Categorized | Car insurance

Cheaper car insurance now online

Cheaper car insurance now online

SKIP the insurance agent, get a quote for car insurance and pay for it online – in five minutes and in the comfort of your home.

The direct method would reduce premiums by at least 5 to 10 per cent, Aviva claimed at a press conference on Friday to unveil its new direct car insurance policy – an online only channel.

The UK-based company is the world’s fifth largest insurance group, going by its 2008 gross worldwide premiums.

And it is poised to enter the motor insurance market here by being the first company to sell motor insurance fully online, though customers can call a technical support hotline.

No more waiting for hours, or even days, before your quote is finalised and payment can be made.

Simply answer nine simple questions, and get an insurance quote within 60 seconds.

Satisfied with the premium?

Proceed to make your payment online.

All that will take only five minutes on its website, which is intuitive and easy to use, claimed Mr Paul Jackson, the head of Aviva general insurancein Singapore.

A check with the top three motor insurers in Singapore – AXA Insurance Singapore, Chartis (formerly AIG) and NTUC Income – show that while they give online quotations, deals still have to made over the phone or in person.

For example, NTUC Income offers an online quote service. Once a quote is obtained, the buyer would still have to wait two to three working days for NTUC to get back to him.

On its entry into the Singapore market, Mr Simon Machell, chief executive of Aviva Asia Pacific, said: “Consumers can expect greater price savings. Our premiums are lower because there are no commissions due to cutting out the middleman.”

A check for a typical 1,600cc Toyota Altis yielded a quote of $1,534 on Aviva’s website.

Separate quotes from other insurance websites ranged from $1,600 to $1,650 for the same vehicle, which is at least 5 per cent higher than Aviva’s.

The company is targeting car owners whose insurance is about to expire and who are looking to renew their insurance.

“New car owners generally get their insurance direct from their car dealer,” Mr Machell explained.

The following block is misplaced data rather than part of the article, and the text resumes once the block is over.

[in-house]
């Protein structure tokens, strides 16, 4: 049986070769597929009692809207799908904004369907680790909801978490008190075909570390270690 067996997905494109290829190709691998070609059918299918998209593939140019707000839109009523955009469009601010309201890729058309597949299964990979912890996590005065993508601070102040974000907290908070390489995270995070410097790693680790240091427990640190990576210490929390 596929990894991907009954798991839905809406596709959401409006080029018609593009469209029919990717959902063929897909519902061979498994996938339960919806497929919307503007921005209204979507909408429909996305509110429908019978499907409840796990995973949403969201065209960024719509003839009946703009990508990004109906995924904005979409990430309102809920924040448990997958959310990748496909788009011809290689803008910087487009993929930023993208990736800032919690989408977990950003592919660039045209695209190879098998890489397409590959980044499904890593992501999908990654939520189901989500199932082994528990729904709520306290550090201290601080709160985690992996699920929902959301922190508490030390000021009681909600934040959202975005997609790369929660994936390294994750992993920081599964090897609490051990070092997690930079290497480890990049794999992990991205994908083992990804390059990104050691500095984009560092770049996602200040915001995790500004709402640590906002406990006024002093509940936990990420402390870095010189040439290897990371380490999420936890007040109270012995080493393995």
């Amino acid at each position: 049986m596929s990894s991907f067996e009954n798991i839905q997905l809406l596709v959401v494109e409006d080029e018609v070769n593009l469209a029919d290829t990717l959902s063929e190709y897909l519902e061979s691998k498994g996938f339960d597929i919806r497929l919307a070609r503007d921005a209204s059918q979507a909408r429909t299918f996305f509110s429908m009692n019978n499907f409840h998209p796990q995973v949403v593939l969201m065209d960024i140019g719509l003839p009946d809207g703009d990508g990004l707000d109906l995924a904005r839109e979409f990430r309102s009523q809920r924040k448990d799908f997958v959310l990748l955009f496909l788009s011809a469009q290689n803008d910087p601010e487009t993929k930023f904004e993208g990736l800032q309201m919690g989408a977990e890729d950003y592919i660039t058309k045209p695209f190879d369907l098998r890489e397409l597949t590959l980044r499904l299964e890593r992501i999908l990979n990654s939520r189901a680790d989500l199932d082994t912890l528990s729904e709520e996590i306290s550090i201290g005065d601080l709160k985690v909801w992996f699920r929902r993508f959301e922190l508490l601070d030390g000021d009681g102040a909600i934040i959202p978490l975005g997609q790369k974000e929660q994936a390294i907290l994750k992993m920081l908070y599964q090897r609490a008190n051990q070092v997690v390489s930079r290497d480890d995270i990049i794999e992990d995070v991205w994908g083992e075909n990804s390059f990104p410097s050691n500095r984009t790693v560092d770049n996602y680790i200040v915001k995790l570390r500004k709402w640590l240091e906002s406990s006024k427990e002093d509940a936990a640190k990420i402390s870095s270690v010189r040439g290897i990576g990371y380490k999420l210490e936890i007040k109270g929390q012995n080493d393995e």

“We currently have no plans to work directly with the car dealers.”

Aviva is also allowing consumers to decide what services they will want in their policy.

For instance, in the option ‘go green’, a customer will receive policy statements from Aviva via e-mail instead of a hard copy document.

They will still have to print out their confirmation e-mail as proof of their insurance certificate. The green route will shave $25 off a premium.

Alternatively, a customer can choose to top up for more services.

An extra $75, for example, pays for a loss-of-use cover, where the driver gets to use a rental car when his vehicle ends up at a service centre after an accident.

Mr Simon Newman, chief executive of Aviva Singapore, said: “Effectively, control is in the hands of the consumer.

Consumers will not have to make unnecessary payments for services they do not need.”

Mr Tan Kin Lian, president of the Financial Services Consumer Association of Singapore (FISCA), said: “Consumers will find this very useful.

“With premiums increasing as much as 10 per cent a year, it is possible for them to see if they can get insurance more cheaply.”

Consumers were also pleased.

But sales manager Yee Kong Foo, 49, said that while he liked the convenience of paying online, he would still ‘shop around’.

Aviva hopes to expand its policy offerings to include home and travel insurance, details of which will be revealed in the next two to three months.

This article was first published in The New Paper.


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